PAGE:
For Red State Holdouts Like Kansas, Is Expanding Medicaid Within Reach?

As lawmakers in a nearby hearing room debated last month whether to support her legislation to expand Medicaid, Gov. Laura Kelly of Kansas dared the state’s Republican House speaker to hold a vote.

“If he thinks he can kill it, bring it,” Ms. Kelly, a soft-spoken moderate Democrat, said in an interview in her sprawling office suite at the State Capitol in Topeka.

The next morning, in his own office off the House floor, Speaker Dan Hawkins showed no sign of yielding. He described Medicaid expansion as “almost like the greatest Ponzi scheme ever devised.” The same day, a House committee voted against sending Ms. Kelly’s bill to the floor, derailing the proposal — at least for now.

The standoff between Ms. Kelly and Mr. Hawkins represented one fight in a fierce political battle playing out in several state capitals over the future of Medicaid, the health insurance program for the poor. In Kansas and in a handful of Republican-controlled states in the South, supporters of expanding the program under the Affordable Care Act have renewed their efforts to overcome longstanding Republican opposition, generating a sense of headway.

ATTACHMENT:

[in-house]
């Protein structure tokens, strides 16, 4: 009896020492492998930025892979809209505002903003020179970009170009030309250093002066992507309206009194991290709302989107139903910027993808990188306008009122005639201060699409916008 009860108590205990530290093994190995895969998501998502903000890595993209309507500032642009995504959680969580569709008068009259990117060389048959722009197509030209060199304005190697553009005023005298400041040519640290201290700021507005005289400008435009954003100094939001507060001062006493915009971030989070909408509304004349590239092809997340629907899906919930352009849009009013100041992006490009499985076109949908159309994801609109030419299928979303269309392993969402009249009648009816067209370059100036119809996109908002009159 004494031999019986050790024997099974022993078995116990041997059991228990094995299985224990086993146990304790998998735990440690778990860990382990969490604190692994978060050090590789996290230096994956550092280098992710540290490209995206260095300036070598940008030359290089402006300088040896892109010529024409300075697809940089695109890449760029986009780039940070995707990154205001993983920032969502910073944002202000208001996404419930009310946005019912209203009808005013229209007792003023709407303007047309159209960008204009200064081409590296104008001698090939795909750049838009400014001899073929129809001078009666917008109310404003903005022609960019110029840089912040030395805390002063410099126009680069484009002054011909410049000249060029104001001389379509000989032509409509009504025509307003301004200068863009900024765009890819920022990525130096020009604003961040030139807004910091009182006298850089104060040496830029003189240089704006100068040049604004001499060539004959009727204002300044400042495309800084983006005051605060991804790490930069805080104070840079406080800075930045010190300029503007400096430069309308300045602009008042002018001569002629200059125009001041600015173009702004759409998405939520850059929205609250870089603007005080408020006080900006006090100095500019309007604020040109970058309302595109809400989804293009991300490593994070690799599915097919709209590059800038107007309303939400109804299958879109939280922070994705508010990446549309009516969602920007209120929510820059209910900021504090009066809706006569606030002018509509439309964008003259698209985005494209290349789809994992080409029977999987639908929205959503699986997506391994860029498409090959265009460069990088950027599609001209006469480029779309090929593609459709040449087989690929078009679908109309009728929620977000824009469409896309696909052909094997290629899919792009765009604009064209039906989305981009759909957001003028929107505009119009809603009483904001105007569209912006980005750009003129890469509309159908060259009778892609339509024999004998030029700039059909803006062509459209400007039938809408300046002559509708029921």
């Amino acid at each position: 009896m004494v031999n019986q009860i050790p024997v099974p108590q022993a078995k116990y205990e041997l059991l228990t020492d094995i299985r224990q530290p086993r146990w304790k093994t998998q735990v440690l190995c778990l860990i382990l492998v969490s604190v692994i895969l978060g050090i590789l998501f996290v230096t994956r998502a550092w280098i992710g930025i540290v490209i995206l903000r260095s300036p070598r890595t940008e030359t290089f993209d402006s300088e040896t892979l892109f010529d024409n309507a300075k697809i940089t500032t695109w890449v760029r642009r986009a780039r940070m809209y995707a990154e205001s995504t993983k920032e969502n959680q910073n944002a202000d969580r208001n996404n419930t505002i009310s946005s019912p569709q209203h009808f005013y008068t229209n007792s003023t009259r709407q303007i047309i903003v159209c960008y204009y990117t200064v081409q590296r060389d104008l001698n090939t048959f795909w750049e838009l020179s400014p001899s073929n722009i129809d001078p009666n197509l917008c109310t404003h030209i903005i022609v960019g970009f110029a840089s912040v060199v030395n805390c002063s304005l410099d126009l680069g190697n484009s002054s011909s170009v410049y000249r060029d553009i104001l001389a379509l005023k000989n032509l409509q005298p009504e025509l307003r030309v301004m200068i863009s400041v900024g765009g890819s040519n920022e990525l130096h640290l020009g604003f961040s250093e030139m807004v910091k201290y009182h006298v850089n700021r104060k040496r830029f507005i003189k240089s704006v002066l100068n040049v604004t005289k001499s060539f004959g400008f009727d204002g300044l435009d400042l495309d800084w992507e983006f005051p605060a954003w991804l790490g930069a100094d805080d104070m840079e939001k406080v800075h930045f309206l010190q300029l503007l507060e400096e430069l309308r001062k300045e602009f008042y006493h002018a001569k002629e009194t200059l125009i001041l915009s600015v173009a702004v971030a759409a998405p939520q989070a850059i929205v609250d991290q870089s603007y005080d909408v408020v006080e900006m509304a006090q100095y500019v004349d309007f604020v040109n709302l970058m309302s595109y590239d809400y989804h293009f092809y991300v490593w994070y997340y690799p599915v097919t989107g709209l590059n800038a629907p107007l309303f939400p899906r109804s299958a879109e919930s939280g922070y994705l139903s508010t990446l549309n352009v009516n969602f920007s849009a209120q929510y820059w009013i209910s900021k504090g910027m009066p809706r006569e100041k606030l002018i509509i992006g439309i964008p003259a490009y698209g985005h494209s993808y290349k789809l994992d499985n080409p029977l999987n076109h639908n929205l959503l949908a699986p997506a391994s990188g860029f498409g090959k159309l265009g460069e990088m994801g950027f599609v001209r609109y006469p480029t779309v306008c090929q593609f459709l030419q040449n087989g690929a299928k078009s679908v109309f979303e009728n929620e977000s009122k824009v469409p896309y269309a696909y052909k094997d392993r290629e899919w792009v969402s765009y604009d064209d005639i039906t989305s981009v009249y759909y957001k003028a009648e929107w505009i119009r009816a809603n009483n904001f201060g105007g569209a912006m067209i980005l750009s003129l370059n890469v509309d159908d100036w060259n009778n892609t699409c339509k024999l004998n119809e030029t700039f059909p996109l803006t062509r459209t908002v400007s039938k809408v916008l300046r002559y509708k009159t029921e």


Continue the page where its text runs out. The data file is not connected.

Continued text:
Yet neither Ms. Kelly nor backers of Medicaid expansion elsewhere have managed to advance legislation far enough to become law, a reflection of the continuing political power of conservative ideas about the nature of government-subsidized coverage and the people deserving of it.

“It’s really the fundamental moral question of where the safety net should be,” said Ty Masterson, the Republican president of the Kansas Senate and a longtime opponent of expansion. “And the safety net should be on the frail and elderly and on the disabled and all the low-income mothers and children.”

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